But how would Yorkshire – home to both Arthur Scargill and Eric Pickles – ever agree a national constitution?
These Olympics might be just what we need, the glue that will, at last, bring us together as a nation. Because, let’s face it, we Yorkshiremen have always been at each other’s throats.
Take our unofficial head of state, Geoffrey Boycott. His whole career has been defined by feuds with fellow Yorkshiremen, from Freddie Trueman to Ray Illingworth. He even dismissed gentle Dickie Bird, one of Yorkshire’s favourite sons, as “a loony”.
And I was amused to see that Ed Brownlee, the rugby-playing younger brother of Alistair and Jonny Brownlee, has dismissed the triathlon as “soft”. This, of course, is the discipline in which his brothers won gold and bronze medals for Yorkshire (and Great Britain).
But now that we Yorkshiremen find ourselves high up in the medal table – 10th at the time of going to press – it might be time to call a truce and forge ahead with our plans for independence.
Because we were pushing for our own “White Rose Parliament” long before Cornwall jumped on the bandwagon. I see in its latest bid for devolution, Cornwall has introduced a policy of not mentioning England in its holiday brochures. But Cornwall’s claims to be a nation with its own language look decidedly thin compared to Yorkshire’s.
In the ninth century, Yorkshire was, after all, a bona fide separate kingdom, Jorvik. Then the Normans came along in 1066 and ruined everything. In the Yorkshire Dales, where I was born and bred, much of the dialect can be traced back to the Vikings. Off the top of my head there’s gawp (stare), beck (brook), garth (field), and gimmer (young sheep) — all Old Norse, all in regular use today.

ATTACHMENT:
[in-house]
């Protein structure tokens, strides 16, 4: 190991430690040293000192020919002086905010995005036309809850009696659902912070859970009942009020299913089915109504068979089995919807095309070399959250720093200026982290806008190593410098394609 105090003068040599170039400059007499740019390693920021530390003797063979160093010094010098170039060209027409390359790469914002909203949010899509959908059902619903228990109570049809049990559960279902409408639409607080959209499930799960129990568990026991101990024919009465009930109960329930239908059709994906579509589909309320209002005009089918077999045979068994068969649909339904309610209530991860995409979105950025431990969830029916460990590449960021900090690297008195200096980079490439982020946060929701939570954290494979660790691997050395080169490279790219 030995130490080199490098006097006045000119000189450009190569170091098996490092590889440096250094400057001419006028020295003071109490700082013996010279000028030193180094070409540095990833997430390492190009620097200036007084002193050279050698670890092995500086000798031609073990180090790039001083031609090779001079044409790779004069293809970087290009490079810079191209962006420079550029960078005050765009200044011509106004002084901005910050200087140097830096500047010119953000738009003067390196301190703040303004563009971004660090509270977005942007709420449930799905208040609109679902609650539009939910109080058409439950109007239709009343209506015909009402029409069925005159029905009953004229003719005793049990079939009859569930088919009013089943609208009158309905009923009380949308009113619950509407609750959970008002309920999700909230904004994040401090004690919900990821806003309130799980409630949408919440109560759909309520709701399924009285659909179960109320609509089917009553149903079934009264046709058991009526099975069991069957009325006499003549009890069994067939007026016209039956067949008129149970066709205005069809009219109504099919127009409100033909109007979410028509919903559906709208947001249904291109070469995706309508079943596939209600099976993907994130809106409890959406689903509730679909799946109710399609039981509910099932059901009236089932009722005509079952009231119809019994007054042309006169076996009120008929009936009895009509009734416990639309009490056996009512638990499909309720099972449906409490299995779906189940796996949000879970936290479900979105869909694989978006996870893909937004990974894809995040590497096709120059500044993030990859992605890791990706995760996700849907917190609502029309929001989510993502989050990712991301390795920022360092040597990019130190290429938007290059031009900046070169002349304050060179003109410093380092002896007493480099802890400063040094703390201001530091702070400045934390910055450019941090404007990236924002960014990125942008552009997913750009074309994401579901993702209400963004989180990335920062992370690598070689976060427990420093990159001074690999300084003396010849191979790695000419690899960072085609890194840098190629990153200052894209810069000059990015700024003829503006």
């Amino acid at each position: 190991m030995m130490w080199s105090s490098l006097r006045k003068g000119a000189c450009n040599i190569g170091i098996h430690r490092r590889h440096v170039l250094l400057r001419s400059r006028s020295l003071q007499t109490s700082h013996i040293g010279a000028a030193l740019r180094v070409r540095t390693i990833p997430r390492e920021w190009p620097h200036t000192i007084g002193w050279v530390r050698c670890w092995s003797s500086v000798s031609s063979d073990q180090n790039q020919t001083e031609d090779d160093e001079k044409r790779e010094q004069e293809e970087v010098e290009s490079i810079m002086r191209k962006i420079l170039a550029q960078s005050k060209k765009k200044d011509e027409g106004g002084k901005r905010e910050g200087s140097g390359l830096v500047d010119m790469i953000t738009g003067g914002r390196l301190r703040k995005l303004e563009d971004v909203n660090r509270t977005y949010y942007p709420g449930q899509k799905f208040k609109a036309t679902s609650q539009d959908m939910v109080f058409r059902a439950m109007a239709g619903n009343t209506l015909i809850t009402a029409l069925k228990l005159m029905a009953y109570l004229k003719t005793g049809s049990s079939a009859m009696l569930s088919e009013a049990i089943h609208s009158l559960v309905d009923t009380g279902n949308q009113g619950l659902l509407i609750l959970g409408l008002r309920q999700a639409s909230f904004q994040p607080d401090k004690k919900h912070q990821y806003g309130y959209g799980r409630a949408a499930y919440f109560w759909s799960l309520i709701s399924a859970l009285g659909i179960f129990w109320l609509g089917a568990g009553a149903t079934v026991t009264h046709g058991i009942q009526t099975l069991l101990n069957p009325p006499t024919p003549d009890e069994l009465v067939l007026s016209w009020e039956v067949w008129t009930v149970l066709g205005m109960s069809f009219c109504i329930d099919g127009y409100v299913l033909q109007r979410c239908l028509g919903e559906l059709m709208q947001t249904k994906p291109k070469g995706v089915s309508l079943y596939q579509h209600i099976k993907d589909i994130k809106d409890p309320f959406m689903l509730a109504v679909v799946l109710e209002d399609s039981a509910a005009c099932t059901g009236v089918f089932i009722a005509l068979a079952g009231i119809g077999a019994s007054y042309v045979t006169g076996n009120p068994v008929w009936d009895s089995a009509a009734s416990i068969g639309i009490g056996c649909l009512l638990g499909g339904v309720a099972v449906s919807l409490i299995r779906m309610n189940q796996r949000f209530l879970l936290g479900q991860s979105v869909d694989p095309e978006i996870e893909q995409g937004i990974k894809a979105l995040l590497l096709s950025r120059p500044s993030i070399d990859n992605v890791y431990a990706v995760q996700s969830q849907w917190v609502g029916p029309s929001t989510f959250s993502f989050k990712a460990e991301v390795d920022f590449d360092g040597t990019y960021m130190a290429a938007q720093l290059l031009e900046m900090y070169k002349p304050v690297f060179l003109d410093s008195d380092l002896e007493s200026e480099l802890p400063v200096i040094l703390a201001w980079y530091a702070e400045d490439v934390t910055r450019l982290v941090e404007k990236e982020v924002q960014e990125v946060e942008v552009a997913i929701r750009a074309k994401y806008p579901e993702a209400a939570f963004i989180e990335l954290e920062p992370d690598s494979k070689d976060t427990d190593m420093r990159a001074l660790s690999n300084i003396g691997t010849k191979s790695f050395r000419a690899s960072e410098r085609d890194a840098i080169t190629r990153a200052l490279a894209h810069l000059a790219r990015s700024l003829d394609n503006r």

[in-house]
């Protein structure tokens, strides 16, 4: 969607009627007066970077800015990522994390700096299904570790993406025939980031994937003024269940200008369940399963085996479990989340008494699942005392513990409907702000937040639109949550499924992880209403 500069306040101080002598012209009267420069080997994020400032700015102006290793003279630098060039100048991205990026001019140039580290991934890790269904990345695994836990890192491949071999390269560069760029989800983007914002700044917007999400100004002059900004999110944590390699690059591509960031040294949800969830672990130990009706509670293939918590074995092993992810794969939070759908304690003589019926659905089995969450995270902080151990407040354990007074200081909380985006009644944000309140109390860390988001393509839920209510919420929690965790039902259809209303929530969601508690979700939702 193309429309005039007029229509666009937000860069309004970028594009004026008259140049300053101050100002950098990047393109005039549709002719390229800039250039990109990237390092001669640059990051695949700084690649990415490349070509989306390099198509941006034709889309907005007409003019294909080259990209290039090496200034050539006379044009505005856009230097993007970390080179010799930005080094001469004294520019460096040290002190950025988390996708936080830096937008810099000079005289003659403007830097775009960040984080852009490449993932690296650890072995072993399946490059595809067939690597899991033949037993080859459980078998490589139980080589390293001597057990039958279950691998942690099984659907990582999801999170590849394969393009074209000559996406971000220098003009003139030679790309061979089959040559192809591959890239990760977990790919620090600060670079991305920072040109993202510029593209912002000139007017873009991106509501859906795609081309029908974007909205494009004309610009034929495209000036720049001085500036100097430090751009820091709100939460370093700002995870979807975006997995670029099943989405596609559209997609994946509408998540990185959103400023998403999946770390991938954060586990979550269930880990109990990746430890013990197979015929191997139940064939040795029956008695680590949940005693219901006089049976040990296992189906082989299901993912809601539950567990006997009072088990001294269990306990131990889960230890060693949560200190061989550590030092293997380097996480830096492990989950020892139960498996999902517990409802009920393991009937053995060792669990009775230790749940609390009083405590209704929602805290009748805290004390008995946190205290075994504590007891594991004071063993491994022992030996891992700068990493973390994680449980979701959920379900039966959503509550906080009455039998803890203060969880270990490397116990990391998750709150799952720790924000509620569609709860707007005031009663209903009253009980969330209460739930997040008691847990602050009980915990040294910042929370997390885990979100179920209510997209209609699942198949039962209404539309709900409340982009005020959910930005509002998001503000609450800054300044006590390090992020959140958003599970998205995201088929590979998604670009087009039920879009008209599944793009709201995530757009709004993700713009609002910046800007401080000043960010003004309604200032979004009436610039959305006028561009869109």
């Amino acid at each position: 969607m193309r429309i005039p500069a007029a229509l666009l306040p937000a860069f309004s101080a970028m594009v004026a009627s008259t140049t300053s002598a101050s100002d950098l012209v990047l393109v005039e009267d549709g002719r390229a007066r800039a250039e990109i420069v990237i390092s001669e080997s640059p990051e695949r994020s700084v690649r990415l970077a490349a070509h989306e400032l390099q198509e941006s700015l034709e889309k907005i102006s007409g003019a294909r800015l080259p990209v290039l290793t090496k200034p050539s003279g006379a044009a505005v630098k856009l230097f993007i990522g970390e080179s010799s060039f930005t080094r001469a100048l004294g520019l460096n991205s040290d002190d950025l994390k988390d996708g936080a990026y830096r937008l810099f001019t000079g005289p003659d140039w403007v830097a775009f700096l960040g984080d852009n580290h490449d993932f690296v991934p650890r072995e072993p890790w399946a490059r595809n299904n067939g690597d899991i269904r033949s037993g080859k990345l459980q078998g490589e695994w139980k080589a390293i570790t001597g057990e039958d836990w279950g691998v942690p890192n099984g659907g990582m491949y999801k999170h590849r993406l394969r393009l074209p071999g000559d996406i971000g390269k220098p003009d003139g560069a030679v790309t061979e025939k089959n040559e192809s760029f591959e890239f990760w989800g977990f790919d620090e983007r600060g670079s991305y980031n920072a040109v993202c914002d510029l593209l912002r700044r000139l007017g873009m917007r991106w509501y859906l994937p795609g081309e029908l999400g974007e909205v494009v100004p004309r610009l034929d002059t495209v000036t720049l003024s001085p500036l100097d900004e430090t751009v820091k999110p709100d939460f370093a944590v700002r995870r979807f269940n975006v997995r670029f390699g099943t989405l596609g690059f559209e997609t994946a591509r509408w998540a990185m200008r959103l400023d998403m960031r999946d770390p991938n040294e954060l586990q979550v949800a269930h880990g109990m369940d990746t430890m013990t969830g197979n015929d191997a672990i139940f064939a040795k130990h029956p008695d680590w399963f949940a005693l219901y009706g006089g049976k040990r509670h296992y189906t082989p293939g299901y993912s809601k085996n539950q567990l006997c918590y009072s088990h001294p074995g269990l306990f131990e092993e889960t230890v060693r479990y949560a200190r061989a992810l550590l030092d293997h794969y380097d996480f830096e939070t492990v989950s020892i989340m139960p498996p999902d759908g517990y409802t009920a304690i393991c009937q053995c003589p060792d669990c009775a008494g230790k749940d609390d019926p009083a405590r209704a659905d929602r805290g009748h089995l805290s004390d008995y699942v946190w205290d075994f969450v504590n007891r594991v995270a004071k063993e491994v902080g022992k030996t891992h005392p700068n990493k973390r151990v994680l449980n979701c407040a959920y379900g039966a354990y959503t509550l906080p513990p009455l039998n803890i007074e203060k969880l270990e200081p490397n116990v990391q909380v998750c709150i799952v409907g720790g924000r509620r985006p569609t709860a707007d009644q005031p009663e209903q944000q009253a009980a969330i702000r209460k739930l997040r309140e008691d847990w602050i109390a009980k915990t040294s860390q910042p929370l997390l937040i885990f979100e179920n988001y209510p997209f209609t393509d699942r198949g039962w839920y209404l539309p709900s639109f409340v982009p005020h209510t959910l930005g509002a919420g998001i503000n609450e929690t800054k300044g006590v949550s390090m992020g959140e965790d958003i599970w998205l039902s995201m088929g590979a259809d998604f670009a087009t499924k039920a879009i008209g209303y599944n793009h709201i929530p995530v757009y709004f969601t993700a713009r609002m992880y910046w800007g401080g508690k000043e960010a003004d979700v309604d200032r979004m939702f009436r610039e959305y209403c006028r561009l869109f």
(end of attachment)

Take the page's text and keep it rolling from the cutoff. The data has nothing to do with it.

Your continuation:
In 2010, David Blunkett, himself a Tyke, argued in Parliament that, using the same funding formula applied to Wales, a People’s Republic of Yorkshire would be entitled to £24 billion a year. Not that we would spend it. Tight-fisted, you see. As well as curmudgeonly.
Which brings me to the main obstacle to independence. We would never be able to agree on a constitution. I mean, which other county could produce both Arthur Scargill and Eric Pickles?
The way to do it might be to start with things that Left and Right could agree upon: bring back the ridings; reintroduce the rule that you have to be born in Yorkshire to play cricket for Yorkshire; and have Jessica Ennis’s face on our stamps. At least there would be no argument about who should be our national poet (Ted Hughes), artist (David Hockney) and composer (Delius). And The Yorkshire Post already considers itself a national newspaper — the only regional one on sale in London. We even have a national dish, Yorkshire pudding; Alistair Brownlee and Nicola Adams both said they owed their gold medals in part to eating it.
I would like to end by demonstrating another Yorkshire characteristic: the “gilph”, or boast. This may sound like a pathetic claim to fame, because it is, but I’m pretty sure I came up with the expression “God’s Own County”. Matthew Robinson, a fitness expert at Edge Hill University, used it in The Daily Telegraph the other day; and when I was up in Thirsk, home of the James Herriot museum, not long ago I saw it all over the place on tea cloths, mugs and so on. Well, the first time it was used was by me in 1995, as the headline for an article about Yorkshire in Country Life. And I’ll have a feud with anyone who says otherwise, especially if they are from Yorkshire.